The book Pandeymonium, title of which has been inspired by Piyush Pandey’s family group on Whatsapp, is an unfeigned account of the things he loves – family, cricket, Ogilvy and advertising; and how the universe conspired to make him the man he is today. Early on in the book he talks of how his childhood environment instilled the creative gene in him and his siblings, and how his observational and conversational skills were naturally honed in his early years to develop personality traits that he’d find immensely helpful in his career of advertising.
His memories form the key to every single chapter in Pandeymonium, and every memory has strong point(s) that makes it worth remembering. For example, he remembers a particular utterance of her sister, which his father was quick enough to turn into an impromptu song, which was ‘Amma chai pakayi kya?‘ The choice of words used made him remember it to this date, and while I’m pretty sure it’s a great family joke, it’s also a brilliant creative trigger. Cricket, Pandey’s most loved sport, was not as mainstream then as it is now, but still the man passionately pursued the game because it caught his interest. Most of the advertisements he worked on have a cricket-based premise which ultimately struck a chord with the audience. He associates his huge family to Google, stating that all solutions to all the questions he’s had were sought within the house itself. With so many people from so strikingly different backgrounds, it really isn’t hard to collectively appreciate it as a huge knowledge pool.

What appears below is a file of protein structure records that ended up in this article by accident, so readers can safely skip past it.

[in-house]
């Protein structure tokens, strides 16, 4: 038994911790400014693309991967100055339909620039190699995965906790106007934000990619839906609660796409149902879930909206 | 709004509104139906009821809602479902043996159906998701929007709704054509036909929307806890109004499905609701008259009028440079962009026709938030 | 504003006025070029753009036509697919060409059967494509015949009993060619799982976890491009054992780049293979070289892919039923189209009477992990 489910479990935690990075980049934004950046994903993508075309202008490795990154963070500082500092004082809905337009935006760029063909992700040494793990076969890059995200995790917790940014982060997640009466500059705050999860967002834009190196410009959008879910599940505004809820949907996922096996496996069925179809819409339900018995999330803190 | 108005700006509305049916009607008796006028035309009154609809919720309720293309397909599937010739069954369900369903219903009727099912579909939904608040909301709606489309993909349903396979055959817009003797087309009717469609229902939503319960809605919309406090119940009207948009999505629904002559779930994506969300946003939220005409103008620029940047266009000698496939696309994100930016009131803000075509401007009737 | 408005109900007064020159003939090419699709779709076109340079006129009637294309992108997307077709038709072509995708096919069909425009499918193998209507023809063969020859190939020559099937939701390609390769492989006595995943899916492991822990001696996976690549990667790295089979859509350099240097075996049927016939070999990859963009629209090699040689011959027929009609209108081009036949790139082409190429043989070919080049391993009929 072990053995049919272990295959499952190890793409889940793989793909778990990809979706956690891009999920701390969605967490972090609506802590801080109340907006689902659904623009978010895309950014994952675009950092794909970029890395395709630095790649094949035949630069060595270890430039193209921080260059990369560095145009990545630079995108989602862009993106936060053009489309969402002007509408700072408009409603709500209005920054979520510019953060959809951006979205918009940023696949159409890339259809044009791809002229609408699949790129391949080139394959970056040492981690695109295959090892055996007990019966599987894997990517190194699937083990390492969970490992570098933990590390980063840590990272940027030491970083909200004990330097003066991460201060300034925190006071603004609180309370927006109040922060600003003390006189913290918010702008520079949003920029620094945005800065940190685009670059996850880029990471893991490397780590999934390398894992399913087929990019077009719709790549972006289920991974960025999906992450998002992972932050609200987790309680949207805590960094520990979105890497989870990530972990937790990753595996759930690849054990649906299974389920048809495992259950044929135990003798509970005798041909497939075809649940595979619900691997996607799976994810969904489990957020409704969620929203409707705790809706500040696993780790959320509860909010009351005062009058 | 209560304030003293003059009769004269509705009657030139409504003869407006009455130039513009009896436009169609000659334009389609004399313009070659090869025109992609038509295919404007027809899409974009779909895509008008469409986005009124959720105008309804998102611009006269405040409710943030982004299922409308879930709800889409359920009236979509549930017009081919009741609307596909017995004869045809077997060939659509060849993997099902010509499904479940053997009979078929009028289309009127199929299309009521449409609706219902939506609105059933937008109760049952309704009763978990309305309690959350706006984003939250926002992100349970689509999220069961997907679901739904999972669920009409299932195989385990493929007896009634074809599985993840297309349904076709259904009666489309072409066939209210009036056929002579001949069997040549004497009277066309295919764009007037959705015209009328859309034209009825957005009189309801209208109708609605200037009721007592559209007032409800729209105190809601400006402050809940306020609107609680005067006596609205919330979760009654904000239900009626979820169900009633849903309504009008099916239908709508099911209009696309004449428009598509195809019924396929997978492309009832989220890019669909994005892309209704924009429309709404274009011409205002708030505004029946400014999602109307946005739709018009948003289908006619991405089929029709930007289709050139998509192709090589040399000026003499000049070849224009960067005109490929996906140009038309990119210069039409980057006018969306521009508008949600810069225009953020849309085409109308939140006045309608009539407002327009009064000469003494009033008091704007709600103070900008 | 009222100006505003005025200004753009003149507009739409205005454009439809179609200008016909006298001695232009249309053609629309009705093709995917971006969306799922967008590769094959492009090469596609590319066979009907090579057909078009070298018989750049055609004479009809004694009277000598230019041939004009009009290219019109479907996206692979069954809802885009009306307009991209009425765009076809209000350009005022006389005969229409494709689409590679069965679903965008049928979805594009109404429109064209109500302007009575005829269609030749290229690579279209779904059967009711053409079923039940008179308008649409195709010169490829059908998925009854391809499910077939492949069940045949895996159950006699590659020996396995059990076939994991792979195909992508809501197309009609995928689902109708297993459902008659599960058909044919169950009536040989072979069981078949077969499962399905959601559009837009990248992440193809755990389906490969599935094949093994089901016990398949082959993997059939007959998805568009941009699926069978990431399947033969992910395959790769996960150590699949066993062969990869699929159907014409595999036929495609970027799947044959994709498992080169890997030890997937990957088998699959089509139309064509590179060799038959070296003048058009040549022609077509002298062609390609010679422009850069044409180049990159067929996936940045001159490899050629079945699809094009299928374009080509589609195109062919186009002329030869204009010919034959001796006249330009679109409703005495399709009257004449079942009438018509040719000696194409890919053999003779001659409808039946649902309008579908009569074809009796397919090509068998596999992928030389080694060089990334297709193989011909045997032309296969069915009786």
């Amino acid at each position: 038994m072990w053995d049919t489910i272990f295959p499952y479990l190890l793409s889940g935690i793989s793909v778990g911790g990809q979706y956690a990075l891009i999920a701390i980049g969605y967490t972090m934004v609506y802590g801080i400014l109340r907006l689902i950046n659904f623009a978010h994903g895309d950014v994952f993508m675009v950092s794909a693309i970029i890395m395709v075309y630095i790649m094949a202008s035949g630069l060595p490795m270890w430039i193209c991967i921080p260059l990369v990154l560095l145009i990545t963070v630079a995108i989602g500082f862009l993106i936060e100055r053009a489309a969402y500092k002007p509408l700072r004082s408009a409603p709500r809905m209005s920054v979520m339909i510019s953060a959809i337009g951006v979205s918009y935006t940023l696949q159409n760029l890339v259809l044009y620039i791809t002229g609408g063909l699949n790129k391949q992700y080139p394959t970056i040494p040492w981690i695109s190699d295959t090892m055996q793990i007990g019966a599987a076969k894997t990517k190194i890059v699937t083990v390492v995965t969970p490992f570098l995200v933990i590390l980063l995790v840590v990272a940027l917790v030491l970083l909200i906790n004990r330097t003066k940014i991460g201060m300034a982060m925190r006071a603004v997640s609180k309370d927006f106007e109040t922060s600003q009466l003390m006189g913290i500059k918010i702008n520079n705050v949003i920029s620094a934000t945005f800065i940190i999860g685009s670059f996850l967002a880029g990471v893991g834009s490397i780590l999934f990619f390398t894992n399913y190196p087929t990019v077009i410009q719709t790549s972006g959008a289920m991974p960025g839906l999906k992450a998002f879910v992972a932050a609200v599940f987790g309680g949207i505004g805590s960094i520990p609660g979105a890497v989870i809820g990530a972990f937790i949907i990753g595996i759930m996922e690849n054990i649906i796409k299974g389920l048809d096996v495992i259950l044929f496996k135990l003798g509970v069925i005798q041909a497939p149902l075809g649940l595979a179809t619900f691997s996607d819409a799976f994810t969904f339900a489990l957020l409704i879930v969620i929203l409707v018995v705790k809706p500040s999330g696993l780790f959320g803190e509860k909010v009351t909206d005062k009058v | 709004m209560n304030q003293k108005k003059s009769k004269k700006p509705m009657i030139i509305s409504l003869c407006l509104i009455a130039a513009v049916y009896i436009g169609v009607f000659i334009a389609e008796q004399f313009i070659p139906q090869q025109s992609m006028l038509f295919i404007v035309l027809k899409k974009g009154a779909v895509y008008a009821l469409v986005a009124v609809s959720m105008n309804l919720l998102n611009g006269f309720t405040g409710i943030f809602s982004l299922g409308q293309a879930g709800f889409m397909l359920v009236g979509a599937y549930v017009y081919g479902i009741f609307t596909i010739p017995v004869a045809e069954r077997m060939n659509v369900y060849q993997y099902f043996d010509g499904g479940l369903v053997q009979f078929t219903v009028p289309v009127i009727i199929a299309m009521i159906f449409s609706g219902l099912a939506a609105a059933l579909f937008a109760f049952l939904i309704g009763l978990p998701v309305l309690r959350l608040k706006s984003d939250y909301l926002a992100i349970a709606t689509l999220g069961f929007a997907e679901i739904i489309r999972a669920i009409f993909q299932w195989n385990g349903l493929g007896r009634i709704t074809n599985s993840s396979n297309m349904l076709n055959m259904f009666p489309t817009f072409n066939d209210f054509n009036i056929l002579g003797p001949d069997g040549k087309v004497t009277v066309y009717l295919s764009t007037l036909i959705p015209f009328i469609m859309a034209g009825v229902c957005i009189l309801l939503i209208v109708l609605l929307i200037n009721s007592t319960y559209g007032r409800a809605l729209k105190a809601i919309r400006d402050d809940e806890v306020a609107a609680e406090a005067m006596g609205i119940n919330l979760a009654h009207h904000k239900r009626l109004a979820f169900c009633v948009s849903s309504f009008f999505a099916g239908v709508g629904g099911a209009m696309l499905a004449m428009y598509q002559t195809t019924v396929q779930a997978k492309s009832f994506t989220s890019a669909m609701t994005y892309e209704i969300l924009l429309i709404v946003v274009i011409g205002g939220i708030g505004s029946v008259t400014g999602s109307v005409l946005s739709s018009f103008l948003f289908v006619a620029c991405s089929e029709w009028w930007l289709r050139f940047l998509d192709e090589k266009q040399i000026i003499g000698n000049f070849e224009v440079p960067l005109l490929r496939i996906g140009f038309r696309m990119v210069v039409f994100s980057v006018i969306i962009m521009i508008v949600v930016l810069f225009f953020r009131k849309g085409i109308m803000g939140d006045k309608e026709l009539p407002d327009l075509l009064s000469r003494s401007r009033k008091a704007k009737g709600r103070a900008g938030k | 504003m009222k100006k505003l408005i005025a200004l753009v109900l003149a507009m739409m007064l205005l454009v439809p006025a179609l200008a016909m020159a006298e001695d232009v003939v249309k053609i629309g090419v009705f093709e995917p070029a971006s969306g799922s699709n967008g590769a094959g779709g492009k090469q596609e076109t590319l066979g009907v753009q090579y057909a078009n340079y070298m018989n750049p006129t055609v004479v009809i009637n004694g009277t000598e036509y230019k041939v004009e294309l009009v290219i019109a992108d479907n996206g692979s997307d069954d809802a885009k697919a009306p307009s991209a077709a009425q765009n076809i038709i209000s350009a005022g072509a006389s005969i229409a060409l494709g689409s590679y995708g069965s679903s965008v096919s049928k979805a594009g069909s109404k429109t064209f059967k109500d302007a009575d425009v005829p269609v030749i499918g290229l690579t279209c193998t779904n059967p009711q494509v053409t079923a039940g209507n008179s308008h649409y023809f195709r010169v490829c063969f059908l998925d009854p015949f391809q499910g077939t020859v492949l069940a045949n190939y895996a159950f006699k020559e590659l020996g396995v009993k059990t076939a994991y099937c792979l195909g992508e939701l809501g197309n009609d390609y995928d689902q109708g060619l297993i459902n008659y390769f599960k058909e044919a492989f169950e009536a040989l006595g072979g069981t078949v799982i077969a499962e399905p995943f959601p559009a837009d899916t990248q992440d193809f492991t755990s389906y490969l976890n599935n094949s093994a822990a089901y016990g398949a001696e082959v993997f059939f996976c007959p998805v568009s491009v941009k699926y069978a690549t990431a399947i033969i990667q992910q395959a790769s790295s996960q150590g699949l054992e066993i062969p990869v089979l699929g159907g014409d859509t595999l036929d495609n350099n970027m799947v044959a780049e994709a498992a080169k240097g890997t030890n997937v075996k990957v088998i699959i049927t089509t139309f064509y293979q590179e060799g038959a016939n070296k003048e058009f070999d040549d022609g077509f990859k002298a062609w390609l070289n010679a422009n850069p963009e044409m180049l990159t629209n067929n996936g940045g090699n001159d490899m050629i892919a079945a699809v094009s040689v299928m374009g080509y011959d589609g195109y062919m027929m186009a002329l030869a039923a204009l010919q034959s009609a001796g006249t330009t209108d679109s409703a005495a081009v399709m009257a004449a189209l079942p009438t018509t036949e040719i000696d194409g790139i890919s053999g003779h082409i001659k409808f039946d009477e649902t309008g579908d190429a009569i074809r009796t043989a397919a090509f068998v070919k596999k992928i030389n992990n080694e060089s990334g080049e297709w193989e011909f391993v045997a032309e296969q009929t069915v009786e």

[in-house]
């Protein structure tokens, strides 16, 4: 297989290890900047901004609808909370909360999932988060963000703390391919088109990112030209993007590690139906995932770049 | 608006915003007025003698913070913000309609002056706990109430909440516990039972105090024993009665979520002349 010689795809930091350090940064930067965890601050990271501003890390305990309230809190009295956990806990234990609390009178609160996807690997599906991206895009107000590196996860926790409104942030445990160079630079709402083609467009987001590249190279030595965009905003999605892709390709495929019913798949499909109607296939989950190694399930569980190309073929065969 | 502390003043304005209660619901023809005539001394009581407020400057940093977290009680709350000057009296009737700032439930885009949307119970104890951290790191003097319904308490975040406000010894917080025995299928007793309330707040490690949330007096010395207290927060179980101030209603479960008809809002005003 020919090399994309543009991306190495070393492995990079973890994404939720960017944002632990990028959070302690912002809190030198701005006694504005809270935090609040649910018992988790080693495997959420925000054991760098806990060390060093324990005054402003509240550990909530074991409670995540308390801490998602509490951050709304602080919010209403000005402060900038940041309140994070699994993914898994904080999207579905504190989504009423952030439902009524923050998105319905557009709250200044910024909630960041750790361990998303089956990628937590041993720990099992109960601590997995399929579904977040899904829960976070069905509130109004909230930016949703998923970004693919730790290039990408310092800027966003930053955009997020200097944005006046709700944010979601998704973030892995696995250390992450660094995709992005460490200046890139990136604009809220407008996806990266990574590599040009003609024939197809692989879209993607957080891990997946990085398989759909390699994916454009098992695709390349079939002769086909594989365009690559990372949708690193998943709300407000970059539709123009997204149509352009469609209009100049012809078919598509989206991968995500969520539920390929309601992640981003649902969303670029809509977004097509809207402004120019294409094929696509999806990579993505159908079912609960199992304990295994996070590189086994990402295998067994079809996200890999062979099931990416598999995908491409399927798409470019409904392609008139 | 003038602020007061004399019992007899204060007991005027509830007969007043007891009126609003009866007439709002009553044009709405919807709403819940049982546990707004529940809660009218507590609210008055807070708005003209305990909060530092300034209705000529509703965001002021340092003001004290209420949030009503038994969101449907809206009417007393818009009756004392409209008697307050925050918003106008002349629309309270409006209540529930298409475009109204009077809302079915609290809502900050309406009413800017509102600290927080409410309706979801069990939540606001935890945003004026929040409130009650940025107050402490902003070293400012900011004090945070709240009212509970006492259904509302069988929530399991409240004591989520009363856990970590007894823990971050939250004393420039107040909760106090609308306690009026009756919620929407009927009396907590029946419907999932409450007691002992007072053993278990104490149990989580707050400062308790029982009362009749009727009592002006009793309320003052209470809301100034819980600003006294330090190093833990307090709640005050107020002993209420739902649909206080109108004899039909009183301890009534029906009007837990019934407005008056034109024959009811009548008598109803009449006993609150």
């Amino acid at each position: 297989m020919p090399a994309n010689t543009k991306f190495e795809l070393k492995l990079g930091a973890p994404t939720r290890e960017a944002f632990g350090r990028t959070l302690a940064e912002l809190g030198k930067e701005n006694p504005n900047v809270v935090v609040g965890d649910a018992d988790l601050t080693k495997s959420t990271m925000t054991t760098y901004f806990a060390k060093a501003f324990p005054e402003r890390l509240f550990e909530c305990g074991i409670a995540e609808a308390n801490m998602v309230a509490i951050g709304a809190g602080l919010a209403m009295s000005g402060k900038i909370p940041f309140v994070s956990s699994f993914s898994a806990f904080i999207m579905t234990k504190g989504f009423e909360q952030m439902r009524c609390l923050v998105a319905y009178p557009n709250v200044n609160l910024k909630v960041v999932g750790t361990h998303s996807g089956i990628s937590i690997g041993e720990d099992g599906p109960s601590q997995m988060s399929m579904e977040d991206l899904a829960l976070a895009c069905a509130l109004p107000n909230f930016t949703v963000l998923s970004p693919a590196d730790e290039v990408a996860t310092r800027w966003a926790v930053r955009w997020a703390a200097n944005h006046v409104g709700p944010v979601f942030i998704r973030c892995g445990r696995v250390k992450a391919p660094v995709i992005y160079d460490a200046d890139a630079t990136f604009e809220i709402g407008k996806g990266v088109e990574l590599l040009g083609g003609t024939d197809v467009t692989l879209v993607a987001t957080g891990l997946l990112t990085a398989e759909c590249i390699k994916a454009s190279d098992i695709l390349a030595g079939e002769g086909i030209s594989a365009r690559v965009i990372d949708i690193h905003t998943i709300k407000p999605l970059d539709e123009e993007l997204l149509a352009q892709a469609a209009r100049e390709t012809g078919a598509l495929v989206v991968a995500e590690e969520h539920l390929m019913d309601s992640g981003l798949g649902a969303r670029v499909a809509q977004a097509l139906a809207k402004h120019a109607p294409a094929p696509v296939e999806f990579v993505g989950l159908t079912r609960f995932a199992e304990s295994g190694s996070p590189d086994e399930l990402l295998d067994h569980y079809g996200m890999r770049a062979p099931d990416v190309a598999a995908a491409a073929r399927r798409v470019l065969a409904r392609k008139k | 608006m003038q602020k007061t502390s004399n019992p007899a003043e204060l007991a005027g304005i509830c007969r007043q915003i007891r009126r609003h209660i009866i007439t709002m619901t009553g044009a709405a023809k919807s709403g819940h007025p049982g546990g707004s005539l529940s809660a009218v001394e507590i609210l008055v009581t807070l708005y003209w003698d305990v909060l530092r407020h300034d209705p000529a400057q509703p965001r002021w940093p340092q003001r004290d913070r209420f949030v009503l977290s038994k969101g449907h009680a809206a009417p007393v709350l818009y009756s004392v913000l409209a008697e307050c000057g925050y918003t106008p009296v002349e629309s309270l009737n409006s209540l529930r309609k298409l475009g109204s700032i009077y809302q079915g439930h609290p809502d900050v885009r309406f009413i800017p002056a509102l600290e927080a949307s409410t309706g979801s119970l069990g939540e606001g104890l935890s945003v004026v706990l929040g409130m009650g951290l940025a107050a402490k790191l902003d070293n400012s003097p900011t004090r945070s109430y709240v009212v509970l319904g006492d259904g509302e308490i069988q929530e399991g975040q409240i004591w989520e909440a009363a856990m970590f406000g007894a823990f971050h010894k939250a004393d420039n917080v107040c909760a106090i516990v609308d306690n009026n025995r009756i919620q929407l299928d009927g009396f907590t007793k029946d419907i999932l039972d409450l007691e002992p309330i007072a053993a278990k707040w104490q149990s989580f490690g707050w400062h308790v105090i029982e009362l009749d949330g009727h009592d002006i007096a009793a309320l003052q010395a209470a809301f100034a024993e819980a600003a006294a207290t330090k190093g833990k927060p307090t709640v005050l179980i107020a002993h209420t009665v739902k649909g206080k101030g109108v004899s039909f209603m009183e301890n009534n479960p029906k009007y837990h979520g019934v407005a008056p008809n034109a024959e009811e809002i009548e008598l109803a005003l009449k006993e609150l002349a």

The best part here is it stays away from heavy jargon. It’s as carefree as Pandey himself, and delivers strong poster-worthy quotes wrapped around his experiences and learnings over the years. The best part are the anecdotes, over which he relies so often to drive home a point, and they’re effective too. He advises people to stop being insecure of their ideas, as this will never let a good idea sprout and grow. There’s important advice for people in the advertisement business, or whoever is working towards building a brand, and that no brand or category is ever boring. He even lists the importance of the client-ad agency relationship, stressing on the fact that when a brand is willing to take risk, an ad agency can deliver something beyond exceptional. As for Oglivy, he believes that the company is more multicultural than multinational. And to back all these data up, the author has peppered up the book with interesting pictures of himself, his family and some of his most successful ad-campaigns ever.
This here is one heartfelt, lively read which asks its reader to focus on the implementation idea, and to give lesser importance to who takes the credit. Pandeymonium is not a guide you could turn to for ideas, but it’s definitely inspiring.
You may purchase this book from Flipkart here or from Amazon here –